2021 Student Research Conference:
34th Annual Student Research Conference

Stress, Success, and Personality Process

Aisha Khorana* and Ashley B. Taylor
Dr. Katie Judd, Faculty Mentor

This research investigated the relationship between Big Five personality characteristics and levels of stress pride, a new construct that is primarily defined as the perception of stress as a measure of competence and worth. Recent articles have described individuals with stress pride as those that see high stress as synonymous with success (Leisen, 2013). Stress can lead to various negative health consequences, and a culture that glorifies the overworked could exacerbate these consequences (Pietrangelo, 2020). Three linear regressions were conducted to analyze the relationship between Conscientiousness, Neuroticism, Agreeableness, and stress pride. Consistent with our hypothesis, our findings showed higher levels of conscientiousness and neuroticism significantly predicted higher levels of stress pride. Agreeableness yielded no significant results. These results suggest that certain personality factors may contribute to higher levels of stress pride. This research could have an impact on college culture, and assist universities in managing stress for optimal well-being.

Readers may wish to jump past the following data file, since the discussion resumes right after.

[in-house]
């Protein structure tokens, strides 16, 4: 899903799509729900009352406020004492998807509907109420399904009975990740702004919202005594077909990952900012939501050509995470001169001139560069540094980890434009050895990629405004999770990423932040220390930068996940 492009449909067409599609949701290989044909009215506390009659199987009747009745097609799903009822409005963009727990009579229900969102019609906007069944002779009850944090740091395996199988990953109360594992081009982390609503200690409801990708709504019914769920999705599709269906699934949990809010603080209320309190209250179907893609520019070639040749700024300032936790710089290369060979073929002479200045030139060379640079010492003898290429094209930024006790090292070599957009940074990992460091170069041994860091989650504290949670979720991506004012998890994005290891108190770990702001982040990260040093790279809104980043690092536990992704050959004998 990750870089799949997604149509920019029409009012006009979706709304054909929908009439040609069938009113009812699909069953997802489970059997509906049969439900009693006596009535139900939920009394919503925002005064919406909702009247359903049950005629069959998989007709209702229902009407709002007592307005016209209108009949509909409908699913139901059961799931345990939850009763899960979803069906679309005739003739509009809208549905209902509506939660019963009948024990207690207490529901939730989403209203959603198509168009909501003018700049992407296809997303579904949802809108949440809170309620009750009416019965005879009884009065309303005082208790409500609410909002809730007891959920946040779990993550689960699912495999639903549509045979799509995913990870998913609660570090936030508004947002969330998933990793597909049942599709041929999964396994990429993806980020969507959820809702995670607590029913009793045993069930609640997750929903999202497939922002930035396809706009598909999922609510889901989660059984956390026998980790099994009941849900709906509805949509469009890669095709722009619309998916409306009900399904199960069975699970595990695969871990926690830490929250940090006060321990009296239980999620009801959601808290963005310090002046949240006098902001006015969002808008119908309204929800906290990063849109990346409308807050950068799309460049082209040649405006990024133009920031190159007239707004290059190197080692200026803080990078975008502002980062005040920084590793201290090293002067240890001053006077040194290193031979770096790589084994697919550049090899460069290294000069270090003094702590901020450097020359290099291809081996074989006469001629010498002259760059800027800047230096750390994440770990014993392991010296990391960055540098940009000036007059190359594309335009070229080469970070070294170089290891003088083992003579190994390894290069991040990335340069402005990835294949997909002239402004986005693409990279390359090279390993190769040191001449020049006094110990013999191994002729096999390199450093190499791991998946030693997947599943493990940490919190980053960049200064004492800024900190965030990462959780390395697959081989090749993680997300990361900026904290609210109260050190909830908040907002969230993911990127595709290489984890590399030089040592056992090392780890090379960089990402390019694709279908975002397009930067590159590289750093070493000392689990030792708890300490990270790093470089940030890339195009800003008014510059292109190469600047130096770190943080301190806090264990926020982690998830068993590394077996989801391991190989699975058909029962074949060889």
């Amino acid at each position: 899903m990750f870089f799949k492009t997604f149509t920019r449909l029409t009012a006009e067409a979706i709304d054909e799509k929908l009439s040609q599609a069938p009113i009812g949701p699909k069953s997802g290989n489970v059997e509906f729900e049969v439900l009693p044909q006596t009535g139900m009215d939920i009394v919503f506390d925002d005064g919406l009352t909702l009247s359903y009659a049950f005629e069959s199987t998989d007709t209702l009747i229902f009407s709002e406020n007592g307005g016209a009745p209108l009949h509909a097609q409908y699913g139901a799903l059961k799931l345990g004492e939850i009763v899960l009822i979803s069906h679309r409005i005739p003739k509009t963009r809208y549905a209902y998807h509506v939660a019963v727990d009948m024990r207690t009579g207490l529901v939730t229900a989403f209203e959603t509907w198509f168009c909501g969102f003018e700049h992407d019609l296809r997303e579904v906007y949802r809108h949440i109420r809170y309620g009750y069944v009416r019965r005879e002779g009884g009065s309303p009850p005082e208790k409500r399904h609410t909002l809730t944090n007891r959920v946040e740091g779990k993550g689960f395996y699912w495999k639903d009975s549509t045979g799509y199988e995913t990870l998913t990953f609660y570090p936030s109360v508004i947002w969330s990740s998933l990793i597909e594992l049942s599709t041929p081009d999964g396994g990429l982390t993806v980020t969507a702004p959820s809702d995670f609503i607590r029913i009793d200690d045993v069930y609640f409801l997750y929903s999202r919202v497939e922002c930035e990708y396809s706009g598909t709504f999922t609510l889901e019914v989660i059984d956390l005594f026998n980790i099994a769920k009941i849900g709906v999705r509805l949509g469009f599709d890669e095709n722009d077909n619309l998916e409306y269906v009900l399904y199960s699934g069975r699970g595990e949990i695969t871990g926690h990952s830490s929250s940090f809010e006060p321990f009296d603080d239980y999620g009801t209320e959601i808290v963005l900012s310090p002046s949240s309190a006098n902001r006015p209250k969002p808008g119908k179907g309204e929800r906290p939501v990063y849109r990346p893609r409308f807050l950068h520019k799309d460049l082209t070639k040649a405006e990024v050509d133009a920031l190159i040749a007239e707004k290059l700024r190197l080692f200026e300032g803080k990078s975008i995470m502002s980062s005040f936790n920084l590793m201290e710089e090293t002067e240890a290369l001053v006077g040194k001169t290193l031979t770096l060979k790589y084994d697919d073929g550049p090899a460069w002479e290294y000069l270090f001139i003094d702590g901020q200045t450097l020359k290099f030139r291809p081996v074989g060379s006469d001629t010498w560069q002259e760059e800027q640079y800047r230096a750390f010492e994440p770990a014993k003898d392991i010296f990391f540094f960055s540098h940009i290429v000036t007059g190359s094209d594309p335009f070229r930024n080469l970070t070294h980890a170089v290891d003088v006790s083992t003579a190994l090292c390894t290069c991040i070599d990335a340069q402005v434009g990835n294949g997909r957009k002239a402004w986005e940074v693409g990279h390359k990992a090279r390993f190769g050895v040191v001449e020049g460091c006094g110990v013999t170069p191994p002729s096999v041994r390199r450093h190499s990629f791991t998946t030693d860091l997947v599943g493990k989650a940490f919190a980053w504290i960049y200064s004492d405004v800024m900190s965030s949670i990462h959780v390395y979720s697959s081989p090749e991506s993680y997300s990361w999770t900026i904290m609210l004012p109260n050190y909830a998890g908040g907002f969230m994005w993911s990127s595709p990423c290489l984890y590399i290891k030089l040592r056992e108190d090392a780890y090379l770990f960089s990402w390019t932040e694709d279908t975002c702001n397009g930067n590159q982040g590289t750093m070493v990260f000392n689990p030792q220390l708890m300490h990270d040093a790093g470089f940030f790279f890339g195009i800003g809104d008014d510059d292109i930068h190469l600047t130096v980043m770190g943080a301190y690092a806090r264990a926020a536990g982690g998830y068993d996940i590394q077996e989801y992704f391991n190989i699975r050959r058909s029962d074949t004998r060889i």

Keywords: Stress Pride, Conscientiousness, Neuroticism, Agreeableness


Presentation Type: Asynchronous Virtual Poster

Session: 18-6
Location: https://flipgrid.com/fc0c5b54
Time: 0:00

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